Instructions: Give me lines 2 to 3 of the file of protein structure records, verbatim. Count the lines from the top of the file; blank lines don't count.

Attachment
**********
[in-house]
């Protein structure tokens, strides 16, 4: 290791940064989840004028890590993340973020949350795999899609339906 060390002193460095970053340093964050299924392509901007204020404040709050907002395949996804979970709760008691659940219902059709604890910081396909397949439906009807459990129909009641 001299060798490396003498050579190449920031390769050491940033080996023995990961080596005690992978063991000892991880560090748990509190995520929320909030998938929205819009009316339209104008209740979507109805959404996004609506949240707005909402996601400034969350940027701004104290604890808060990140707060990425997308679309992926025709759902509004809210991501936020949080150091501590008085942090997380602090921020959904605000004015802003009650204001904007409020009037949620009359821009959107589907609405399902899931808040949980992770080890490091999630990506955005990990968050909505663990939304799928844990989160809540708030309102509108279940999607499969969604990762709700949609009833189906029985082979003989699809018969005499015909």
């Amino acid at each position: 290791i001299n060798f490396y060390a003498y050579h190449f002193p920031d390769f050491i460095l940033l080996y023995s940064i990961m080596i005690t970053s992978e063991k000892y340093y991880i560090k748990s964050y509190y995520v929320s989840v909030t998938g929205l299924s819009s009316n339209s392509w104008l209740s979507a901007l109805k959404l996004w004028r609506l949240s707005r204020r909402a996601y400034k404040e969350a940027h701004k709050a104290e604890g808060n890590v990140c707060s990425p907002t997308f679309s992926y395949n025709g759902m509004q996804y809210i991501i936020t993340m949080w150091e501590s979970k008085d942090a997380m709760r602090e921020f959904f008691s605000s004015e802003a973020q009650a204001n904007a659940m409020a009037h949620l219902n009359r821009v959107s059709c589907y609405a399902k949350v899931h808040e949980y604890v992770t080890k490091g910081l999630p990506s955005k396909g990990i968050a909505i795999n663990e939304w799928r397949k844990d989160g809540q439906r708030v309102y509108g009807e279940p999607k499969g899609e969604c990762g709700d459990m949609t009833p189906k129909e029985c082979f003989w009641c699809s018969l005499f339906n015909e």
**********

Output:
């Protein structure tokens, strides 16, 4: 290791940064989840004028890590993340973020949350795999899609339906 060390002193460095970053340093964050299924392509901007204020404040709050907002395949996804979970709760008691659940219902059709604890910081396909397949439906009807459990129909009641 001299060798490396003498050579190449920031390769050491940033080996023995990961080596005690992978063991000892991880560090748990509190995520929320909030998938929205819009009316339209104008209740979507109805959404996004609506949240707005909402996601400034969350940027701004104290604890808060990140707060990425997308679309992926025709759902509004809210991501936020949080150091501590008085942090997380602090921020959904605000004015802003009650204001904007409020009037949620009359821009959107589907609405399902899931808040949980992770080890490091999630990506955005990990968050909505663990939304799928844990989160809540708030309102509108279940999607499969969604990762709700949609009833189906029985082979003989699809018969005499015909």
């Amino acid at each position: 290791i001299n060798f490396y060390a003498y050579h190449f002193p920031d390769f050491i460095l940033l080996y023995s940064i990961m080596i005690t970053s992978e063991k000892y340093y991880i560090k748990s964050y509190y995520v929320s989840v909030t998938g929205l299924s819009s009316n339209s392509w104008l209740s979507a901007l109805k959404l996004w004028r609506l949240s707005r204020r909402a996601y400034k404040e969350a940027h701004k709050a104290e604890g808060n890590v990140c707060s990425p907002t997308f679309s992926y395949n025709g759902m509004q996804y809210i991501i936020t993340m949080w150091e501590s979970k008085d942090a997380m709760r602090e921020f959904f008691s605000s004015e802003a973020q009650a204001n904007a659940m409020a009037h949620l219902n009359r821009v959107s059709c589907y609405a399902k949350v899931h808040e949980y604890v992770t080890k490091g910081l999630p990506s955005k396909g990990i968050a909505i795999n663990e939304w799928r397949k844990d989160g809540q439906r708030v309102y509108g009807e279940p999607k499969g899609e969604c990762g709700d459990m949609t009833p189906k129909e029985c082979f003989w009641c699809s018969l005499f339906n015909e």